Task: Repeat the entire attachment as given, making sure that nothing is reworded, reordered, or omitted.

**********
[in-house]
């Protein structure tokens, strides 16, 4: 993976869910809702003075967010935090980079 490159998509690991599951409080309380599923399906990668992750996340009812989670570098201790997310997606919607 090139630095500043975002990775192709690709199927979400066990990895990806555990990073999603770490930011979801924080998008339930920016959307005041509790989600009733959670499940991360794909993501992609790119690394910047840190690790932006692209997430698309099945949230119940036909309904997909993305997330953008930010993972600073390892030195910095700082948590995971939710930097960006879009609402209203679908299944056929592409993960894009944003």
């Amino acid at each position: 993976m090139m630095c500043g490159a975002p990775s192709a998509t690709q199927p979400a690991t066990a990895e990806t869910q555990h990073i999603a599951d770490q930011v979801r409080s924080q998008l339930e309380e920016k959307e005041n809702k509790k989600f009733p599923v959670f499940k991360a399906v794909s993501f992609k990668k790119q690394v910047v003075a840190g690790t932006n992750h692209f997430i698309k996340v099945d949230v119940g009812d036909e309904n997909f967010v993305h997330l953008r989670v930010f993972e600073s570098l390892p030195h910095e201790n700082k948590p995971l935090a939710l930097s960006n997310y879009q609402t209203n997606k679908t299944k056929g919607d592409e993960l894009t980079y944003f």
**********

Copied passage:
[in-house]
């Protein structure tokens, strides 16, 4: 993976869910809702003075967010935090980079 490159998509690991599951409080309380599923399906990668992750996340009812989670570098201790997310997606919607 090139630095500043975002990775192709690709199927979400066990990895990806555990990073999603770490930011979801924080998008339930920016959307005041509790989600009733959670499940991360794909993501992609790119690394910047840190690790932006692209997430698309099945949230119940036909309904997909993305997330953008930010993972600073390892030195910095700082948590995971939710930097960006879009609402209203679908299944056929592409993960894009944003």
């Amino acid at each position: 993976m090139m630095c500043g490159a975002p990775s192709a998509t690709q199927p979400a690991t066990a990895e990806t869910q555990h990073i999603a599951d770490q930011v979801r409080s924080q998008l339930e309380e920016k959307e005041n809702k509790k989600f009733p599923v959670f499940k991360a399906v794909s993501f992609k990668k790119q690394v910047v003075a840190g690790t932006n992750h692209f997430i698309k996340v099945d949230v119940g009812d036909e309904n997909f967010v993305h997330l953008r989670v930010f993972e600073s570098l390892p030195h910095e201790n700082k948590p995971l935090a939710l930097s960006n997310y879009q609402t209203n997606k679908t299944k056929g919607d592409e993960l894009t980079y944003f």